Why does it matter now? Because the USDA is considering deregulating the use of GE alfalfa, the fourth-largest crop in the country. They are taking comments through tomorrow.
Conventional alfalfa (alfalfa that is not a GE variety and is not grown
using organic practices) has been used by farmers as livestock feed for decades
because of its high protein and low fiber content. Alfalfa ranks fourth on
the list of most widely grown crops by acreage, behind corn, soybeans, and
wheat, and is ranked third among agricultural crops in terms of value.
Because it is widespread and is typically grown as a perennial crop, alfalfa also providesimportant habitat for wildlife (Hubbard 2008). ...
Alfalfa is predominantly cross-pollinated and the flowers depend entirely on bees for cross-pollination. (USDA Environmental Impact Statement, Dec. 2010)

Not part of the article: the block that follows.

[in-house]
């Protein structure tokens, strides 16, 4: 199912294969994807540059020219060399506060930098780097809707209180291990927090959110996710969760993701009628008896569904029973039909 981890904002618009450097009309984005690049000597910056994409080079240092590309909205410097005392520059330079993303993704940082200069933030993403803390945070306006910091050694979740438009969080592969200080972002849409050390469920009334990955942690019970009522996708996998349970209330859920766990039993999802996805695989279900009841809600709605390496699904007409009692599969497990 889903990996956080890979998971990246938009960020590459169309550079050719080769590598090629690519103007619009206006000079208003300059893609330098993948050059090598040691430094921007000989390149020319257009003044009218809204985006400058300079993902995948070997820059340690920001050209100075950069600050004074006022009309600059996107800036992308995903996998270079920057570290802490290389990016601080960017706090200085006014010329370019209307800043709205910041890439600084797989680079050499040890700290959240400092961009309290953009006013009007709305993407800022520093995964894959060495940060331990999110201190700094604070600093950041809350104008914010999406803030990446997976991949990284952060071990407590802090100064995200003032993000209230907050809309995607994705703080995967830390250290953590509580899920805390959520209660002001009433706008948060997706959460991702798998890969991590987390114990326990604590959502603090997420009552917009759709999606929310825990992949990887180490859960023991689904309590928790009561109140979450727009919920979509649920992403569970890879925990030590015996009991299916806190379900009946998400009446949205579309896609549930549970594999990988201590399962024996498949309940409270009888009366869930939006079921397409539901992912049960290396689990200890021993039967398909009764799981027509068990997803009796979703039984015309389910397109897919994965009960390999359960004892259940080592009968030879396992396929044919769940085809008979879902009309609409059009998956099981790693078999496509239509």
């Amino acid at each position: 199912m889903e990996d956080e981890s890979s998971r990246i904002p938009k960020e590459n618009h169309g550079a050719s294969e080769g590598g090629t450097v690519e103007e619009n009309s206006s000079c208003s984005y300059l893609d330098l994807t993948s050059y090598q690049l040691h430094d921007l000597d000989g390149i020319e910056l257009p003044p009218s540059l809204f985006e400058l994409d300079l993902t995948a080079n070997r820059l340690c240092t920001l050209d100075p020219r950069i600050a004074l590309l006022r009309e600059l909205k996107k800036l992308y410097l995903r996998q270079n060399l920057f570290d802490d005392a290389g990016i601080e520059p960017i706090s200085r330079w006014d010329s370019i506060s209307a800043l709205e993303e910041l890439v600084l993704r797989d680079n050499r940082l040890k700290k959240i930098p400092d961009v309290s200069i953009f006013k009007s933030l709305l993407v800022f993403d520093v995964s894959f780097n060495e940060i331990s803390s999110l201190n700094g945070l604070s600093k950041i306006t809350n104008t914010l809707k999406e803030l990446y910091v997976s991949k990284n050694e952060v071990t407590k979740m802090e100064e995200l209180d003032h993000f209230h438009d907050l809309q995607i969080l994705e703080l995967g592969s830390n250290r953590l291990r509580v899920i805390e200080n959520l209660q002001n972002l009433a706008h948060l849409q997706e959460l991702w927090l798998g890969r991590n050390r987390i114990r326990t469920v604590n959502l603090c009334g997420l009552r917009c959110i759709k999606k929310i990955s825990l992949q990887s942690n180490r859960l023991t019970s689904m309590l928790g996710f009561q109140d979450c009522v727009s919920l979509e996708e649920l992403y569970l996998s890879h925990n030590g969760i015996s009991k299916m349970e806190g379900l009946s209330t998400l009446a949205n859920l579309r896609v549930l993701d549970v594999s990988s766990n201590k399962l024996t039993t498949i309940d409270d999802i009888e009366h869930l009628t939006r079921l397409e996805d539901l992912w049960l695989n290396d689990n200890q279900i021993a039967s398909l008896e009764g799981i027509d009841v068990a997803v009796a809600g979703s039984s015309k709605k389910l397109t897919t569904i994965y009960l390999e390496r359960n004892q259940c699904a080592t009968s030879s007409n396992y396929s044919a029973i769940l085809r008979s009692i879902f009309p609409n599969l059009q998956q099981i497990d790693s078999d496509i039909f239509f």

So what does that mean for you?
Our non-GE and organic farmers continue to be concerned with crop contaminationOn top of the cross-contamination issue, the USDA concedes that the deregulation, or increased use, would likely increase the use of herbicides such as glyphosates, but whether the use of other herbicides would increase or decrease is unknown. (USDA Environmental Impact Statemnet, Dec. 2010)
and market rejection. Independent studies in the U.S. and in other countries on
GE crops have documented a long list of reasons for concern, including evidence
that these crops lead to herbicide-resistant super-weeds and require the use of
more toxic herbicides. As mentioned above, organic alfalfa is used as feed by
most organic and non-GE dairies. Also, the policy set for GE alfalfa will most
likely guide policies for other GE crops as well. (Whole
Foods Blog, Jan. 20)
The USDA is taking comments through Monday on whether to deregulate GE alfalfa which would allow it to be planted anywhere. Alfalfa is often used as feed for dairy cows and beef cattle, and cross-contamination with GE alfalfa would have an impact on these designations.
I agre that our farmers have a right to grow foods without fear of contamination from others’ GE crops—and that consumers have a right to make the choice to buy non-GE products.
You can learn more about the alfalfa issue here.